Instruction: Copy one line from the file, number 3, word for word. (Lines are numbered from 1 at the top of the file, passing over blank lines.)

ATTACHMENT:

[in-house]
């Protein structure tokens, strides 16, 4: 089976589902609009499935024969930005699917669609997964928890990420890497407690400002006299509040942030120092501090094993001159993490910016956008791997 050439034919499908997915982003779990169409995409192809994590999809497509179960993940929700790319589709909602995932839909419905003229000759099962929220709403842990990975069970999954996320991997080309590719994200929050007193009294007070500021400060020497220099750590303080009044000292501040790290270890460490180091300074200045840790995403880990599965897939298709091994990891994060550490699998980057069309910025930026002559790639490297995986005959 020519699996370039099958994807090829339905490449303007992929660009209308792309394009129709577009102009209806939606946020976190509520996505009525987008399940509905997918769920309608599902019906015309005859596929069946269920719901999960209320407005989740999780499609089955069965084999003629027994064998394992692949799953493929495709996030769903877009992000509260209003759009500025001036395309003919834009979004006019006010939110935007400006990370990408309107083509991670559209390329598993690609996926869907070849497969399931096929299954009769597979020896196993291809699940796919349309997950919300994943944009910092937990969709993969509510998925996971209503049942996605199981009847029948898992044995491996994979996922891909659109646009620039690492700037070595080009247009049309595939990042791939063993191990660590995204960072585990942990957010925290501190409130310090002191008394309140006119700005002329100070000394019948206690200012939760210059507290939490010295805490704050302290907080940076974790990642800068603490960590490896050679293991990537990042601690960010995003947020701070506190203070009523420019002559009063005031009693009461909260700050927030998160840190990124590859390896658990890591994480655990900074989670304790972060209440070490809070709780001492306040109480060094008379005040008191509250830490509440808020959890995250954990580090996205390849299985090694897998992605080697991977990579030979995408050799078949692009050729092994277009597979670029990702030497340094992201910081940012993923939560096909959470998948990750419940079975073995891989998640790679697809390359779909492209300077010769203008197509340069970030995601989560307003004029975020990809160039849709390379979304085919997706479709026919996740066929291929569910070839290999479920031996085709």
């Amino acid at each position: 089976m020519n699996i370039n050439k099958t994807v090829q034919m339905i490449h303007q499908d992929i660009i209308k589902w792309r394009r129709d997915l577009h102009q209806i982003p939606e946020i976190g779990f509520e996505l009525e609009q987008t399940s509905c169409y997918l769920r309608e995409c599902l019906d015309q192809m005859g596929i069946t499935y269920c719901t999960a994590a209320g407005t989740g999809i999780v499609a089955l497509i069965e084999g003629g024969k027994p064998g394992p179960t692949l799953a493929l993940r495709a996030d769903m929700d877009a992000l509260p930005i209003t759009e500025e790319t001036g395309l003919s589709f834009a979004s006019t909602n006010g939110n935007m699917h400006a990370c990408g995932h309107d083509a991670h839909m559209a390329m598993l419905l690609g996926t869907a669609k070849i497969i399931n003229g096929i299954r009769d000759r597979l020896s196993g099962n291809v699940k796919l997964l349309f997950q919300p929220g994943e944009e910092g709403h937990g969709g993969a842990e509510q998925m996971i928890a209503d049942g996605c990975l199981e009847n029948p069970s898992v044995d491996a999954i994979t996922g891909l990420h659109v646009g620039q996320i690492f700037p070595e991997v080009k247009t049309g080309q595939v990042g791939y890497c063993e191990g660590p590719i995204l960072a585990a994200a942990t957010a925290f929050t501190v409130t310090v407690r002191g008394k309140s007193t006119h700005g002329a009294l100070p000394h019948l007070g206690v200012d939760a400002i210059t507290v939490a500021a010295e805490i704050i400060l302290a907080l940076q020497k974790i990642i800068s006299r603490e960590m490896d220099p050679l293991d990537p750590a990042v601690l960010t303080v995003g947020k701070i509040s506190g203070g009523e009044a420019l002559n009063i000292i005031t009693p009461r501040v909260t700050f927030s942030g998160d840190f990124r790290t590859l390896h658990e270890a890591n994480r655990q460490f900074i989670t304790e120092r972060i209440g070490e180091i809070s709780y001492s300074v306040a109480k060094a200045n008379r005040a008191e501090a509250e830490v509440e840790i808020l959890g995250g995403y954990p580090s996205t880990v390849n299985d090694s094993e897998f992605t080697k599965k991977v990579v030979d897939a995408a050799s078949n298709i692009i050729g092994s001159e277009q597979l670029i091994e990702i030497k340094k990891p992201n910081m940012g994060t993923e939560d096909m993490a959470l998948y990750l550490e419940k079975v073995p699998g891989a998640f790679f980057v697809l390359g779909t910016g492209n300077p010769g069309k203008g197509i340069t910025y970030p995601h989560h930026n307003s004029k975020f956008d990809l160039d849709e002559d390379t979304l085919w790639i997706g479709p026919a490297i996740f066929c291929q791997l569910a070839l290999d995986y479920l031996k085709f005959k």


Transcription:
């Amino acid at each position: 089976m020519n699996i370039n050439k099958t994807v090829q034919m339905i490449h303007q499908d992929i660009i209308k589902w792309r394009r129709d997915l577009h102009q209806i982003p939606e946020i976190g779990f509520e996505l009525e609009q987008t399940s509905c169409y997918l769920r309608e995409c599902l019906d015309q192809m005859g596929i069946t499935y269920c719901t999960a994590a209320g407005t989740g999809i999780v499609a089955l497509i069965e084999g003629g024969k027994p064998g394992p179960t692949l799953a493929l993940r495709a996030d769903m929700d877009a992000l509260p930005i209003t759009e500025e790319t001036g395309l003919s589709f834009a979004s006019t909602n006010g939110n935007m699917h400006a990370c990408g995932h309107d083509a991670h839909m559209a390329m598993l419905l690609g996926t869907a669609k070849i497969i399931n003229g096929i299954r009769d000759r597979l020896s196993g099962n291809v699940k796919l997964l349309f997950q919300p929220g994943e944009e910092g709403h937990g969709g993969a842990e509510q998925m996971i928890a209503d049942g996605c990975l199981e009847n029948p069970s898992v044995d491996a999954i994979t996922g891909l990420h659109v646009g620039q996320i690492f700037p070595e991997v080009k247009t049309g080309q595939v990042g791939y890497c063993e191990g660590p590719i995204l960072a585990a994200a942990t957010a925290f929050t501190v409130t310090v407690r002191g008394k309140s007193t006119h700005g002329a009294l100070p000394h019948l007070g206690v200012d939760a400002i210059t507290v939490a500021a010295e805490i704050i400060l302290a907080l940076q020497k974790i990642i800068s006299r603490e960590m490896d220099p050679l293991d990537p750590a990042v601690l960010t303080v995003g947020k701070i509040s506190g203070g009523e009044a420019l002559n009063i000292i005031t009693p009461r501040v909260t700050f927030s942030g998160d840190f990124r790290t590859l390896h658990e270890a890591n994480r655990q460490f900074i989670t304790e120092r972060i209440g070490e180091i809070s709780y001492s300074v306040a109480k060094a200045n008379r005040a008191e501090a509250e830490v509440e840790i808020l959890g995250g995403y954990p580090s996205t880990v390849n299985d090694s094993e897998f992605t080697k599965k991977v990579v030979d897939a995408a050799s078949n298709i692009i050729g092994s001159e277009q597979l670029i091994e990702i030497k340094k990891p992201n910081m940012g994060t993923e939560d096909m993490a959470l998948y990750l550490e419940k079975v073995p699998g891989a998640f790679f980057v697809l390359g779909t910016g492209n300077p010769g069309k203008g197509i340069t910025y970030p995601h989560h930026n307003s004029k975020f956008d990809l160039d849709e002559d390379t979304l085919w790639i997706g479709p026919a490297i996740f066929c291929q791997l569910a070839l290999d995986y479920l031996k085709f005959k």